Christchurch, New Zealand

Having decided upon taking a 7-day tour of New Zealand’s South Island with small group tour company Haka Tour, I set off on my journey from London Heathrow to Christchurch via short stops in Dubai, Bangkok and Sydney before finally landing 35 hours later. While I was not looking forward to such a long flight, I found it went a lot quicker than the longest flights I had previously taken to Australia, maybe helped by all the stops breaking the journey up; but I was still exhausted when we landed and the last thing I needed was to find my suitcase damaged and split open as it came round the conveyor belt at Christchurch airport!

The earthquake damaged Christchurch Cathedral

Customer services were very apologetic and offered to loan me a temporary case while mine was sent to be repaired but said that as it was a holiday weekend for ANZAC day, I would have to return to the airport in 2-3 days to collect it once it was fixed. I explained I was departing on a tour of the island and wouldn’t be in Christchurch then to be able to return to the airport and after a few calls, they agreed to give me a similar suitcase there and then.

A Christchurch tram passes by

It took me a while to repack and transfer everything from one case to the other and by the time I was ready to leave the airport, I’d abandoned all my plans to use public transport into the city and instead hopped straight into a taxi to take me directly to my Ibis hotel.

The temporary Re:Start Mall

It was afternoon when I arrived and with my room ready to check in straight away, I set my alarm for a quick nap before dragging myself out into the city. Finding my way to the Cathedral Square, I had my first glimpse of what was left of the cathedral, severely damaged in the 2011 earthquake.

An autumn stroll along the river

Hoping to find somewhere to eat in the city, I continued to wander through Christchurch but the city was like a ghost town with little about and failing to find anything I wanted to eat, I returned towards my hotel via a walk through Re:Start Mall, a temporary shopping area replacing stores damaged in the earthquake with stores in shipping containers, then along the river and once back, ordered room service before having an very early night to catch up on my missed sleep.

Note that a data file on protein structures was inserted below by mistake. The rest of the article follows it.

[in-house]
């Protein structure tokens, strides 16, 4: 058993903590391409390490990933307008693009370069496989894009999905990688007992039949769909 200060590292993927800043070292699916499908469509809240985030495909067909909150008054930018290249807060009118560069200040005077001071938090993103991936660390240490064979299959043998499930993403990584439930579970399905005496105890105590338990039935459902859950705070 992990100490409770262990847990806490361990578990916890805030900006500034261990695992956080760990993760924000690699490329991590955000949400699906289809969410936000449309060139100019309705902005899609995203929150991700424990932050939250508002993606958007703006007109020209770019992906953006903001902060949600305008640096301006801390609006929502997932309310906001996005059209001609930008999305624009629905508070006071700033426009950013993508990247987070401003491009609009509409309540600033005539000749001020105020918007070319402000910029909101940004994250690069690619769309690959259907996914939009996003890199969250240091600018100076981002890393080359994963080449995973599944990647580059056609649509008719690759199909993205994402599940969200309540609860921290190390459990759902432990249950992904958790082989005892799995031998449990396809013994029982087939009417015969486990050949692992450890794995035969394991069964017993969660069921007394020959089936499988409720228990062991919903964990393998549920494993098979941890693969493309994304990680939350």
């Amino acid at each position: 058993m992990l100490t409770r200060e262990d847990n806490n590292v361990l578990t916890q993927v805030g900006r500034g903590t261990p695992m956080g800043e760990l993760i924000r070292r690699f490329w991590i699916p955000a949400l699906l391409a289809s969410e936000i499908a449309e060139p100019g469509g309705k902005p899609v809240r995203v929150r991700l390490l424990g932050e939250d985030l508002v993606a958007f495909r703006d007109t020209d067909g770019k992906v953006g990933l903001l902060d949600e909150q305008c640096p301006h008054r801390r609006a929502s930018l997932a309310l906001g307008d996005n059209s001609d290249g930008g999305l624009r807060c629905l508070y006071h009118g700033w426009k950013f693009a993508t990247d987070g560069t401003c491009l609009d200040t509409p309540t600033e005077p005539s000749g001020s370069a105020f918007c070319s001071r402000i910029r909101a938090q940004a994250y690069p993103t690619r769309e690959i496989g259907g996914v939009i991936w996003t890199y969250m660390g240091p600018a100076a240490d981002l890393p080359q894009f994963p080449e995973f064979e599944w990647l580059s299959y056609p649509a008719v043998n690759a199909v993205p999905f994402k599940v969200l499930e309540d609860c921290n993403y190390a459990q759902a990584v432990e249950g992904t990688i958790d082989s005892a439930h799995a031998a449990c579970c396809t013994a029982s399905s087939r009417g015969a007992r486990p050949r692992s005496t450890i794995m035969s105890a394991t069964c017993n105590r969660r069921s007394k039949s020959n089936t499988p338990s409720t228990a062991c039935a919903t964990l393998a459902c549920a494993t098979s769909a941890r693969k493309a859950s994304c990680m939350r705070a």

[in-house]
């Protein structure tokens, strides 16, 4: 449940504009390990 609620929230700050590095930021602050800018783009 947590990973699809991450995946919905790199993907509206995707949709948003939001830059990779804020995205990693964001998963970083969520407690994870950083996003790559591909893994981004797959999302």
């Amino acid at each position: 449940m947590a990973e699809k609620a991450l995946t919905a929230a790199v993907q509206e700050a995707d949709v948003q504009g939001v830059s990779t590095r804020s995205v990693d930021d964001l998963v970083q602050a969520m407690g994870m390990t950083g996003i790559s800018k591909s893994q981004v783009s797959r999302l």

The Chalice sculpture in Cathedral Square

Having seen a leaflet advertising it in the reception of my hotel, I decided to take a walking tour of the city the next morning. There tour was free and there was no need to book, I just needed to be in Cathedral Square, by the Chalice sculpture, at 10am to meet the guide. 7 of us turned up for the tour, a mixture of solo travellers and couples and we were taken around the city hearing about it’s history and the ongoing repercussions of the 2011 quake.

The eerie, ghost town feel to the city made much more sense having heard the stories of the city’s struggles to rebuild and how many people and businesses had moved out to the suburbs to restart.

Above and below, art work covering up earthquake damage in Christchurch

There was still uncertainty about what would become of the damaged Cathedral and we were taken past the temporary ‘Cardboard Cathedral’ being used int he meantime as well as shown the 185 Chairs earthquake memorial with one chair standing for every life lost in the earthquake. The city was also covered in street art and murals trying to cover up the damage and we had plenty of examples pointed out to us.

Rebuilding, art work, car parks and empty space – Christchurch still recovering from a devastating earthquake

Mentioning to the guide that I had struggled to find anywhere to eat in the city with even cafes serving snacks and breakfast being thin on the ground, he took the group to the C1 Espresso, a cafe with a quick bites menu of sandwiches, fries etc., for lunch.

The cafe had an interesting way of serving fries to the tables sending them through pneumatic tubes rather than the serving staff bringing them over!

Above and below, autumn in the botanic gardens

After lunch, I said goodbye to the group and took a walk to the city’s Botanic Gardens then visited the Canterbury Museum before collecting my luggage from my hotel and moving to the nearby YHA to meet my Haka Tours group. Having arrived from completing their tour of the North Island, the group were just checking in to the YHA and the few of us joining just for the South Island leg of the tour were introduced before we all went out for food at a nearby Mexican restaurant.

Above and below, visiting the Canterbury Museum

The group was made up of mainly Brits, a few Canadians, an American and one Australian varying in age from early 20s to mid-30s and despite most of the group having already spent a week together travelling the North Islands, I felt immediately included and knew we were going to have a good week together exploring the South Island.

Glad to have upgraded to a private room for the trip, after dinner, I headed back to the YHA and my room to again catch up on my sleep before our early start the next morning to begin our South Island adventure starting with a visit to Lake Tekapo.